As Covid-19 marches on, how can we stay in hope?
Somehow the platitude of “We’re all in this together” sounds hollow. I need something more.
This week, I focused on an Old Testament story where the community faced a plague of serpents.
The children of Israel grumbled, because they were impatient and tired of the journey through the wilderness.
God is good, but he’s not fond of hearing whining complaints in spite of all he’s done.
So he sent a bunch of snakes to bite the people. The poisonous venom caused multiple deaths, probably similar to the traumatic Covid numbers ticking higher every day.
Then the people realized their mistake and asked Moses to intervene on their behalf. Good old Moses complied.
So God told Moses to make a bronze serpent and fasten it to a pole. Whenever people were bitten, they had only to look at the symbol of the snake on the pole. Everyone who looked at the symbol lived.
Today we see that same visual as the symbol for pharmaceutical companies – an appropriate logo. Buy the right medicine or combination of drugs, get the right vaccine and live.
Thankfully, we DO have a multitude of meds which help us through our various maladies. And scientists are working hard to find the right combination for a Covid vaccine.
Since this symbol of the serpent on the pole worked so well for the wandering Israelites, is there a symbol we can focus on today? Something that will bring relief from the ravages of Covid-19?
The Sunday School answer, of course, would be the symbol of the cross. Yet even this beloved visual has been misused and misunderstood:
- The Nazi cross
- The KKK burning crosses into yards, fence posts or houses
- The cavalier way we sometimes wear our crosses and decorate our homes, forgetting the cross is really a symbol of torture
Perhaps the time for symbols has expired. Instead, we need to do as the children of Israel and come face to face with our sin:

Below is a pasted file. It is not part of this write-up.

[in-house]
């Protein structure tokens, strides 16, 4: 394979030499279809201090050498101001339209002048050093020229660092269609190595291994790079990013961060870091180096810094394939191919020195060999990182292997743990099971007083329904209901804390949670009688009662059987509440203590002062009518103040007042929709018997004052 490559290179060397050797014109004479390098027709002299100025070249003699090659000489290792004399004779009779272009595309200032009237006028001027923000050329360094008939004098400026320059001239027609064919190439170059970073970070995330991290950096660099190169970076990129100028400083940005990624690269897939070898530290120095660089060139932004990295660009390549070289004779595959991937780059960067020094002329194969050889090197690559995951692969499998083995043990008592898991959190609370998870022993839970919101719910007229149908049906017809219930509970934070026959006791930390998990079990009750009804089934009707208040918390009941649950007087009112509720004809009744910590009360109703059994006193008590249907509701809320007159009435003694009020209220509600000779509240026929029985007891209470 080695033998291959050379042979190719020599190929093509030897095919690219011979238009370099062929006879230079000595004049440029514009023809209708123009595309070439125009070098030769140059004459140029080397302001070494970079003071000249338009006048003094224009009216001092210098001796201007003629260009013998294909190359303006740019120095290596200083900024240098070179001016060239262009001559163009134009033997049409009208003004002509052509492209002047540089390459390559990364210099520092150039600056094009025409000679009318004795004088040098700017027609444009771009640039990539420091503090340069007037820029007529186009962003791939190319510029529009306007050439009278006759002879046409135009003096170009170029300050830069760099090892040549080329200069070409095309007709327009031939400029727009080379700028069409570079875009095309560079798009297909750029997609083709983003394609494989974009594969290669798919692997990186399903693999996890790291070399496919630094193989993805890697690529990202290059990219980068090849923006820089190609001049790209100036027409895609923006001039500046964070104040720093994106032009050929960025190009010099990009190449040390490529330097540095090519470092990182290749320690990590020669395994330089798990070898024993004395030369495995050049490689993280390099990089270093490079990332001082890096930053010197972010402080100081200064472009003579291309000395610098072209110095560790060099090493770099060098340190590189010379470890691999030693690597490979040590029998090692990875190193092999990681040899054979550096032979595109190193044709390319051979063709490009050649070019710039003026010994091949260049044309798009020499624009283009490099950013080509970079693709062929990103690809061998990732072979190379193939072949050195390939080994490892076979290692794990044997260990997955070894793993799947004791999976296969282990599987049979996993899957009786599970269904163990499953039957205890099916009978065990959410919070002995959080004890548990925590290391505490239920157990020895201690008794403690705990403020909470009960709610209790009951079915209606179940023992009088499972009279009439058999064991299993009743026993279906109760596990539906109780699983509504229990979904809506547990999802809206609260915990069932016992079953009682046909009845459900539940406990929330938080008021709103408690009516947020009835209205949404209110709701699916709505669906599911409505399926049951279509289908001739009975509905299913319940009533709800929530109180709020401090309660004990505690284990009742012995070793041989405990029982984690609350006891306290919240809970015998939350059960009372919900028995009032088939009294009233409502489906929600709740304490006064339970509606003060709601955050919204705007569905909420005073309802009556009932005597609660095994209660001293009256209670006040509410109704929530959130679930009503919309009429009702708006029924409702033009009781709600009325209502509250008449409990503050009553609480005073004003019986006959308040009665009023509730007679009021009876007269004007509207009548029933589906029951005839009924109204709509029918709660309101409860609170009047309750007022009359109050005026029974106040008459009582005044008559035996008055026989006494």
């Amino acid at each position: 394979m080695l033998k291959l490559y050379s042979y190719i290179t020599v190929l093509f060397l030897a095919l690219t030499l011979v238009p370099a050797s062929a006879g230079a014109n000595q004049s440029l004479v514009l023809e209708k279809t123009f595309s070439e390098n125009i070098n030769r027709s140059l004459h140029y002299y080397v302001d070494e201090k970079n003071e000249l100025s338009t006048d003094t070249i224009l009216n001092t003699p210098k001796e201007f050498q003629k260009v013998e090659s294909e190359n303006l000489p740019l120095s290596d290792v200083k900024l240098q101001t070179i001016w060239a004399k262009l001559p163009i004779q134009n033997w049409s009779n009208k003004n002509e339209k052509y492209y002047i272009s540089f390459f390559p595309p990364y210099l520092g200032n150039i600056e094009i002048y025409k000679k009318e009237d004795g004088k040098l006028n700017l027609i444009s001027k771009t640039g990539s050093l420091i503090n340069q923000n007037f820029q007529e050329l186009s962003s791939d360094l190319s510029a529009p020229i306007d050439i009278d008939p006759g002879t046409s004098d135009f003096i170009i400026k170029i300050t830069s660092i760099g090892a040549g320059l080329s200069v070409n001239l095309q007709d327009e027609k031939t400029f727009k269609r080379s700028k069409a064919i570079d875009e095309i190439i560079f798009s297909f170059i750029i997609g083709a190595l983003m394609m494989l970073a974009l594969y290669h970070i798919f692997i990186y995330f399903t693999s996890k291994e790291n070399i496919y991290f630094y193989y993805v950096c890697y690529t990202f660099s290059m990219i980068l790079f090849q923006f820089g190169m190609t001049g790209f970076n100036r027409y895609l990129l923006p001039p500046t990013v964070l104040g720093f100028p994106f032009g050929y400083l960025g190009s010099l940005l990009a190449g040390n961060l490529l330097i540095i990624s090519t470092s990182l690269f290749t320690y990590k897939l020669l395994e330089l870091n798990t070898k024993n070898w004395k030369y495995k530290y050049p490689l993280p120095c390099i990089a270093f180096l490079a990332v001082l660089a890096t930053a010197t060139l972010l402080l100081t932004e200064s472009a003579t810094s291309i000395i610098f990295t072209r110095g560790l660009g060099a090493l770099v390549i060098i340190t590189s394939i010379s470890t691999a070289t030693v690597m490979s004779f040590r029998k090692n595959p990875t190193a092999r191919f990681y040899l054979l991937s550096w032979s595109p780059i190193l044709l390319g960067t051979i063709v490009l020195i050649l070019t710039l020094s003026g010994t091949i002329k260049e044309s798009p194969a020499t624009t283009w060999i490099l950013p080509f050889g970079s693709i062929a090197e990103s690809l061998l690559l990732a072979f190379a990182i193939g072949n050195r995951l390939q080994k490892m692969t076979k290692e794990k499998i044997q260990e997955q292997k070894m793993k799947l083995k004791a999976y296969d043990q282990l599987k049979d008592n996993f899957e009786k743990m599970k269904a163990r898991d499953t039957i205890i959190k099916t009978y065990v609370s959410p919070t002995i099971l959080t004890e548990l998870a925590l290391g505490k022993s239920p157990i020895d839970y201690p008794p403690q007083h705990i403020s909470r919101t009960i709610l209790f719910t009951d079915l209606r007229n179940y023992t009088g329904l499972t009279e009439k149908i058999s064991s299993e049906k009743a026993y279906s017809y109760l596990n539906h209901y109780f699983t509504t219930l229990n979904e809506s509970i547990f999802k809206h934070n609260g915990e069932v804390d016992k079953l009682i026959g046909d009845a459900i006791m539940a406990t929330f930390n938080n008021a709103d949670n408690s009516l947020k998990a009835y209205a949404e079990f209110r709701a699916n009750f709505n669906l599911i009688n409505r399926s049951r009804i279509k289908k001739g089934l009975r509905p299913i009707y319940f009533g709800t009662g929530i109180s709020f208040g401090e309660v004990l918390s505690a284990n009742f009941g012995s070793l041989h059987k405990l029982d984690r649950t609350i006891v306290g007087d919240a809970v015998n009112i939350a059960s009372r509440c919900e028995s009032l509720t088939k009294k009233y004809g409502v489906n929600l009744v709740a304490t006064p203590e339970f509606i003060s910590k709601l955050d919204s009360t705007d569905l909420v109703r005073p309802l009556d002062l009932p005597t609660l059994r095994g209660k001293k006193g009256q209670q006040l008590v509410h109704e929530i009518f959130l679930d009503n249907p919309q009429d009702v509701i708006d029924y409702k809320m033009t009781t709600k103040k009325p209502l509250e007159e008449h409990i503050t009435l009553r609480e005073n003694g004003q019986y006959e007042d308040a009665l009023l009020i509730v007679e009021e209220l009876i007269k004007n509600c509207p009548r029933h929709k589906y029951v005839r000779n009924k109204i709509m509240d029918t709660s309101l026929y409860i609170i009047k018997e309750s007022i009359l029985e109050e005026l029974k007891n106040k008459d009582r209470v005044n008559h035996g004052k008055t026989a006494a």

- How we grumble against God and ignore the good he has done for us
- The times when life doesn’t feel 100% balanced so we blame it on God
- The impatience that fuels our busyness and keeps us from contemplative moments of building relationship with the Divine
- The myriads of injustices we perpetrate on demographics other than ourselves
- Our apathy as we fail to seek justice, love mercy or walk humbly with our God
Symbols are temporary, something concrete we can focus on instead of facing our desperate need for inner healing and soul relief.
Instead of a snake on a pole or a crossbar of beams – maybe we are in dire need of a deeper reflection, a change from pride to humility, an admittance we cannot solve this Covid-19 problem no matter how “together” we are.
Maybe this is the time for four simple yet difficult demands:
- To humble ourselves
- To spend time in concentrated prayer
- To turn away from any and all wicked ways
- To desperately seek God
Then he promises to move beyond symbolism to a direct answer, “I will hear from heaven and will heal your land.” 2 Chronicles 7:14
©2020 RJ Thesman – All Rights Reserved
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Good word. Time to be thankful and get out of our comfort zone
Thanks for the comment! Appreciate your thoughts.
We as Christ followers, have actually become the symbol of healing for the world.
Ephesians 5:30 says: We are members of His body, flesh and his bones. If members, then benefactors of the supernatural power generated from His resurrection. I agree, that if we are satisfied with the symbol of the Cross and complacent with the actions of it’s victory, then it’s healing power is replaced with fear.
Keep up the (God) work.
Wonderful insight, Edith! Thank you!
This is so good. Thank you. I’m encouraged
I’m so glad! I always hope to be an encouragement to my readers. Thank you for encouraging me as well.
You are welcome.
I needed that!
Thanks for the comment, Nanette. Hope you’re having a good day, serving others but staying safe.
Very well written and I totally agree with your challenging questions! The body of Christ needs to be drawing closer to God and finding out what God wants us to do to help bring healing to America.
Thanks, Sharon. I appreciate your encouraging comment, and I know you’re praying for America.